The Occupational Safety and Health Administration (OSHA) was in the news recently after they revised their Enforcement Weighting System (EWS), which assigns different values to their investigation and inspection categories. It uses a value of Enforcement Units, and the minimum weighting a category can receive is one EU. The EWS is used to rate the importance of areas, such as process safety management, chemical exposures, ergonomics, workplace violence, and temperatures.
The new EWS went into effect on October 1 for fiscal year 2020, and targets the Focus Four hazards, including falls, struck-by accidents, caught in/between accidents, and electrocutions. OSHA states that these are the main causes of workplace injuries and fatalities. Each was given three EUs, and OSHA field and area offices will be implementing these enforcement priorities. The new EWS follows OSHA’s announcement last summer that they were seeking over $687,000 in penalties from two Delaware contractors after an employee fell 40 feet from a scaffold and lost his life.
Fall Protection Violations
Between October 1, 2018 and August 31, 2019, OSHA issued thousands of citations, and the majority were for over 6,000 fall protection standard violations. These specify that employees working at six or more feet above lower levels need personal fall arrest systems, safety nets, or guardrails provided by their employers. In addition, all working/walking surfaces must be strong enough to support them.
There are also fall protection training standards of which there were 1,773 violations. Employers are required to train all workers exposed to fall hazards, including how to prepare, inspect, maintain, and take apart fall protection equipment, proper use and storage of the equipment, what the hazards are, and how to monitor systems in use. This training must also be well documented by employers.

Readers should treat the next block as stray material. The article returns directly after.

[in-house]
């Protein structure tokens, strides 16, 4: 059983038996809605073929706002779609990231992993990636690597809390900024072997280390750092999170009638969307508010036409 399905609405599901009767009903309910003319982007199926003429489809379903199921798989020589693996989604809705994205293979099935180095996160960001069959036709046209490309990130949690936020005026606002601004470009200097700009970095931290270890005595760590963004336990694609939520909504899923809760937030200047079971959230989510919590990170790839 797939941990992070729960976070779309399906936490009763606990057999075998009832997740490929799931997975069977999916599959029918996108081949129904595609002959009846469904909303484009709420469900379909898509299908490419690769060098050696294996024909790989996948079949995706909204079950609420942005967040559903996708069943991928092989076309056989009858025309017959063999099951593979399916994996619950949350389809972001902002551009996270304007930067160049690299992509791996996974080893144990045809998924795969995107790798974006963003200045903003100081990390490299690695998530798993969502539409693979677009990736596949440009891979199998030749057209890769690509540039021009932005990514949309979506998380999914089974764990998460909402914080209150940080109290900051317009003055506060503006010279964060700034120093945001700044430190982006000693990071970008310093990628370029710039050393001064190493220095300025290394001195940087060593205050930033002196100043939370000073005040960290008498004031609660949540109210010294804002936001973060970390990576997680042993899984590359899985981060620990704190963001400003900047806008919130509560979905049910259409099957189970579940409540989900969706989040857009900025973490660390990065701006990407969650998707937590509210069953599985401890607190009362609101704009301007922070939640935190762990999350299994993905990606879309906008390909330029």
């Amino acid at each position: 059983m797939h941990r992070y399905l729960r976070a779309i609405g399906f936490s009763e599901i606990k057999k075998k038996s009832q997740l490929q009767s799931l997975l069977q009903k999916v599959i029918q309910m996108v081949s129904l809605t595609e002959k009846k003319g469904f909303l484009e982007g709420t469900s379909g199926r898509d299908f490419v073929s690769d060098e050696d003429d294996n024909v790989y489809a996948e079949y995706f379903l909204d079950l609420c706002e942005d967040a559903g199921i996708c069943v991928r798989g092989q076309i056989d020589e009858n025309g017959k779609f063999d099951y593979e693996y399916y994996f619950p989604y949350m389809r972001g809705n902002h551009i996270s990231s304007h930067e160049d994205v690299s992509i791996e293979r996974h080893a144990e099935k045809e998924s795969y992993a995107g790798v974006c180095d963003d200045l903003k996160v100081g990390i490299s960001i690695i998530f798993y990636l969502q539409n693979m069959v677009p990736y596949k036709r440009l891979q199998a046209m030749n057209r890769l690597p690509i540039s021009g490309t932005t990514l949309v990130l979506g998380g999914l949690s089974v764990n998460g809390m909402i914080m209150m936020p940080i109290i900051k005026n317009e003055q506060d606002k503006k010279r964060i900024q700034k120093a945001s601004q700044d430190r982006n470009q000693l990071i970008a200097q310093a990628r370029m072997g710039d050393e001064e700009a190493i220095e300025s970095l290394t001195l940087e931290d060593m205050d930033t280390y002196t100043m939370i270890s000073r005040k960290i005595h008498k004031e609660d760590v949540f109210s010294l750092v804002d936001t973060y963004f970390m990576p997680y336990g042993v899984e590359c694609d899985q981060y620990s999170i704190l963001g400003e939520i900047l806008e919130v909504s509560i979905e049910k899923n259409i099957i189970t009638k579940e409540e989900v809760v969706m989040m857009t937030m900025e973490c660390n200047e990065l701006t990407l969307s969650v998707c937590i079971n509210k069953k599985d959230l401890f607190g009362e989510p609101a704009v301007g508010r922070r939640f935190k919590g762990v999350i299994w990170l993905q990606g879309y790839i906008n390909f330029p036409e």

OSHA’s ladder standards apply to job-made, fixed, portable, and adjustable ladders. Companies received over 2,300 violations during the same one-year period. Ladders need to be inspected and repaired frequently by workers that are qualified to do so. Employees should be trained to always maintain three points of contact with a ladder and be educated on the dangers of carrying tools or tool belts by hand while on a ladder.
OSHA’s scaffold standards were violated over 2,800 times, which also apply to cranes, derricks, and aerial lifts. This heavy equipment poses a hazard for electrical shocks, tip overs, collapses, and falls. Those on scaffolds that are 10 feet high or more need to use personal fall arrest systems and guardrails. Other regulations include frequent inspections and alerting workers on scaffolds if it needs to be moved. Workers should never stand items placed on scaffolding to reach something.
Vineland Workers’ Compensation Lawyers at DiTomaso Law Help Injured Workers Receive the Compensation They Deserve
More regulations can lead to more OSHA citations, but worker safety is not a priority for many employers. If you were injured at work, the Vineland Workers’ Compensation lawyers at DiTomaso Law can help you with your Workers’ Compensation claim. For a free consultation, contact us online or call us at 856-414-0010. Located in Cherry Hill, New Jersey, we serve clients throughout South Jersey, including Mt. Holly, Camden County, and Vineland.